We all want a little slice of the happiness pie

It was the mid-‘90s. My hair was big, my attitude was even bigger, and my life skills were zero. It was my first year of university. Amid getting lost, not understanding basic mapping skills or abbreviations, being late for every class (and I would rather eat liver than waltz into a mid-session lecture about theoretical poetics in early modern American Literature) and thus missing every class, my first week was a miss. I finally registered my brain to my schedule and course load and started making it to the doors before they were locked.

One door revealed a large lecture hall, which fit more than 300 mounted chairs in four strata like a beige-grey rainbow with thin long tables spanning the front of each row. The room sprawled. Geography 110 is a simple credible science requisite for graduation and it was packed with arts and humanities students.

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By Week Two: Group Project; I was freaking out. I was grouped with three other young students and the fourth was a “mature” student named Debb. I say “mature” now, but when I was 18 and Debb walked over to our group I remember thinking (rudely and horribly) – She is way too old to be here! I could not have been more wrong.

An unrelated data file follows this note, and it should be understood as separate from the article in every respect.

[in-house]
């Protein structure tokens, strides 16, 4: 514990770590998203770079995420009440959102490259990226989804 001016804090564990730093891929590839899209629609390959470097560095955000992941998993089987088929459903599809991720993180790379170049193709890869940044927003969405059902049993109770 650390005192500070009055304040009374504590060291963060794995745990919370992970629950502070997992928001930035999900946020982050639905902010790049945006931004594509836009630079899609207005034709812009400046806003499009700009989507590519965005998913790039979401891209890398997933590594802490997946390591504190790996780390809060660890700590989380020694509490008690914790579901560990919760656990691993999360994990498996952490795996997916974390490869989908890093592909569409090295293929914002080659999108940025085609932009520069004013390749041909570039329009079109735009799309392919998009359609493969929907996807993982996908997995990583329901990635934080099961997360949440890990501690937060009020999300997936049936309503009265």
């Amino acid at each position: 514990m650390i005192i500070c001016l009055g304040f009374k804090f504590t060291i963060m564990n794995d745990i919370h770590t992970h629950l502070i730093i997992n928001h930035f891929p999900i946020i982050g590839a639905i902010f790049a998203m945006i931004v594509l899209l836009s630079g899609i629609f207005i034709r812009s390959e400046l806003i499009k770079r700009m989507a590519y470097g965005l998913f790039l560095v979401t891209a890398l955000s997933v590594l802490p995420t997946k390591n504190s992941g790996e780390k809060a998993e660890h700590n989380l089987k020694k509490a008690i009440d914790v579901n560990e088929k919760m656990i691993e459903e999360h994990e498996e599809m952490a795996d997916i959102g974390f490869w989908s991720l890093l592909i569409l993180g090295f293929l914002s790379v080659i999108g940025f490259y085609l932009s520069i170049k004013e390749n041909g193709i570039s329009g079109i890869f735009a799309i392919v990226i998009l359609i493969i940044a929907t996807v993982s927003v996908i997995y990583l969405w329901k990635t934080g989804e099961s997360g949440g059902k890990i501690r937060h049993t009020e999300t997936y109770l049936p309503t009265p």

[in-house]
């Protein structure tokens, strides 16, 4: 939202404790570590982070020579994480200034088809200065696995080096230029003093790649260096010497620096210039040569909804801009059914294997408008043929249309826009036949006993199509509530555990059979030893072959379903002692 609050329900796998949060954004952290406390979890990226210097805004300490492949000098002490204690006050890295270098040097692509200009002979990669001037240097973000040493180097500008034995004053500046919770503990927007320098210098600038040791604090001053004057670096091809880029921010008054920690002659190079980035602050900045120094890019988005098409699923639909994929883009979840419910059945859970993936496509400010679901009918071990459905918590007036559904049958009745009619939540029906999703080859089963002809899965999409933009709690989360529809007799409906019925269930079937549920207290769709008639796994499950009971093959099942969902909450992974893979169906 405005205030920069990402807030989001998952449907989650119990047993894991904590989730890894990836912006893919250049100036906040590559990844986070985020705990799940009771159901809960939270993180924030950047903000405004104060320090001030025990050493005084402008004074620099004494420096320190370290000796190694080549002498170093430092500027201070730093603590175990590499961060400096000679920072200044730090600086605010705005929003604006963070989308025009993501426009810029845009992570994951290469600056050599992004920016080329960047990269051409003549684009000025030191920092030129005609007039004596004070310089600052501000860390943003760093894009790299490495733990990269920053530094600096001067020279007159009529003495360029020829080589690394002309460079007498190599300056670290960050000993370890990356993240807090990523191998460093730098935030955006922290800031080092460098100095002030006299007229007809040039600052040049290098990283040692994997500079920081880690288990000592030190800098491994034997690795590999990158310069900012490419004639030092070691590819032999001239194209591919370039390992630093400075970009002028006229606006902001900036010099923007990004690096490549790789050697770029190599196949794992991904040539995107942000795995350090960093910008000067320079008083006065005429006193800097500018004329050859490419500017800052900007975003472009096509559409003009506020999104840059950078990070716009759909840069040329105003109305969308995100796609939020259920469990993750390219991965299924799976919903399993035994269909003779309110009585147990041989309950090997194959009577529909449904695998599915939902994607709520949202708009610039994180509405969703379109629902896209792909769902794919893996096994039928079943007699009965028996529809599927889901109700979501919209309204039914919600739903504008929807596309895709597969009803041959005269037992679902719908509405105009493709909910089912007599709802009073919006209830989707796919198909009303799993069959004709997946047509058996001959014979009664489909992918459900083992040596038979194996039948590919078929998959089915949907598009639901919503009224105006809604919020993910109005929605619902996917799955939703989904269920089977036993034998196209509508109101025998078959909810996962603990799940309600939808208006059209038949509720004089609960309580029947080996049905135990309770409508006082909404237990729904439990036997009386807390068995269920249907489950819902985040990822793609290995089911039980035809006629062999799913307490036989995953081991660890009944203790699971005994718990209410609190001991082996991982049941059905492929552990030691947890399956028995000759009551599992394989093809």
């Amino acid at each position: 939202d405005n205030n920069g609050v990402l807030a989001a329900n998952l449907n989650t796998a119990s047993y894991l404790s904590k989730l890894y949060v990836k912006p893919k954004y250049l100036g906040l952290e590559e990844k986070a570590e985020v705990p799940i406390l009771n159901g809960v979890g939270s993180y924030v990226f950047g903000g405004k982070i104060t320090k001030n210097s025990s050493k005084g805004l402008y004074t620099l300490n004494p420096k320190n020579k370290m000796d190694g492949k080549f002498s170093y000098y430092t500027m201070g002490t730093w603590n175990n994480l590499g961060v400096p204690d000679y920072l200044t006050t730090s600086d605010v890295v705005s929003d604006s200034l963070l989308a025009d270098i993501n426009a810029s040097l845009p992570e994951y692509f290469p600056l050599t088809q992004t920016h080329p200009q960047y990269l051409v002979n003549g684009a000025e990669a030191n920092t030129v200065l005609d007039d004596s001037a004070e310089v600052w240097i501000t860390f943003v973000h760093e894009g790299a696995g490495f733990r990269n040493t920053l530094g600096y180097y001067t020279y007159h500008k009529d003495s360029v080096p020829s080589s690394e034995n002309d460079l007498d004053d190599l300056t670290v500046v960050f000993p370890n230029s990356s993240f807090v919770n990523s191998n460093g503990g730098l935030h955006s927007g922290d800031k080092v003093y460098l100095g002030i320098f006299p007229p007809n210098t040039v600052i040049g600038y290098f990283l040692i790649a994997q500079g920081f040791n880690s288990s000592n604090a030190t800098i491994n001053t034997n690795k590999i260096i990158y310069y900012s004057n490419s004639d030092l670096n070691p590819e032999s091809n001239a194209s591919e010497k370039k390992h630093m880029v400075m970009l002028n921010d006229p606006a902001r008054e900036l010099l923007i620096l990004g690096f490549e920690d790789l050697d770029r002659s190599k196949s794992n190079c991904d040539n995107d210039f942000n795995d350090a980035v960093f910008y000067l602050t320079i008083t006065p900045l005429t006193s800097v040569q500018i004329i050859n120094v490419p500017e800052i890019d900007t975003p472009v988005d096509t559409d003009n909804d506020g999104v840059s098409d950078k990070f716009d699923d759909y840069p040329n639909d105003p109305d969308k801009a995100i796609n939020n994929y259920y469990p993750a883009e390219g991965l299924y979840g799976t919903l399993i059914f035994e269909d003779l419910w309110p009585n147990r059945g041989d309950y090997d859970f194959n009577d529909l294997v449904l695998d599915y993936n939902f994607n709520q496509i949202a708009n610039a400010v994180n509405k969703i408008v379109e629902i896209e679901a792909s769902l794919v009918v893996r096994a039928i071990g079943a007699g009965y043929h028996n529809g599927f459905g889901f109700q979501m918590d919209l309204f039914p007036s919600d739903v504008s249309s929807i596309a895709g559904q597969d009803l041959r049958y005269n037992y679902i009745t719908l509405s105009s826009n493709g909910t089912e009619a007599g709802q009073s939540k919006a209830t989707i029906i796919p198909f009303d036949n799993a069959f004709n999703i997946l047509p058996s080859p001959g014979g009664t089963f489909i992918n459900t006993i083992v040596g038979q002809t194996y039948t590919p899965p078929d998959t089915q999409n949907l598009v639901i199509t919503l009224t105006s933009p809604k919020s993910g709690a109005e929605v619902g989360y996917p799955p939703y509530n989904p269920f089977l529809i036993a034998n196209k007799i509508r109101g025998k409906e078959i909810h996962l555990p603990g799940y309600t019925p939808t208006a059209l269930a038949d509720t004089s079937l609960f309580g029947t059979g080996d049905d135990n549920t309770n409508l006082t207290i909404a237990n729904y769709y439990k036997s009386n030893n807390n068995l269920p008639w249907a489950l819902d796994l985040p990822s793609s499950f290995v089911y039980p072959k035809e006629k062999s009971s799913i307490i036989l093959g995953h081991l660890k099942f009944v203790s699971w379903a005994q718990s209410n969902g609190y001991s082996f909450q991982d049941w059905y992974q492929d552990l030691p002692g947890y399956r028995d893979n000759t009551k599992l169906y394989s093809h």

Debb was Wonder Woman. She was 42, divorced, had three children, a mortgage and still worked. She had decided to enroll into the Early Childhood Education program and later planned to become a teacher.

As Debb carried us Cichlids through our group project we realized that she was amazing and smart and handled so much more life than we did. We could barely feed ourselves let alone a whole family. I asked Debb why she came back to school so many years later, and her response was candid. She announced, “I was miserable, stale, old and hating. I hated so hard that I made my life hard. I had to make some changes, first some little, then some big. And those changes are making me happy.”

We all want a little slice of the happiness pie, and I will take mine with extra whip cream.

Max Dupree boasts, “We cannot become what we want by remaining what we are.” I am still learning life, all its trinkets and treasure, and need to change, grow, molt, morph into a better version – the 2.0 Version.

And as I sit and write on this, the last day of summer 2018, I cannot help but find a piece on change so suitable. Change is on the wind, so don’t fight it. Embrace with open arms a tiny upgrade for the soul. Take what you love to do, and haven’t done in a while, and do it. Suck in that soul food before that cold gray cat, called Winter, blows at your door.

 

They say life starts at 40 or 50 or 60; maybe it restarts.

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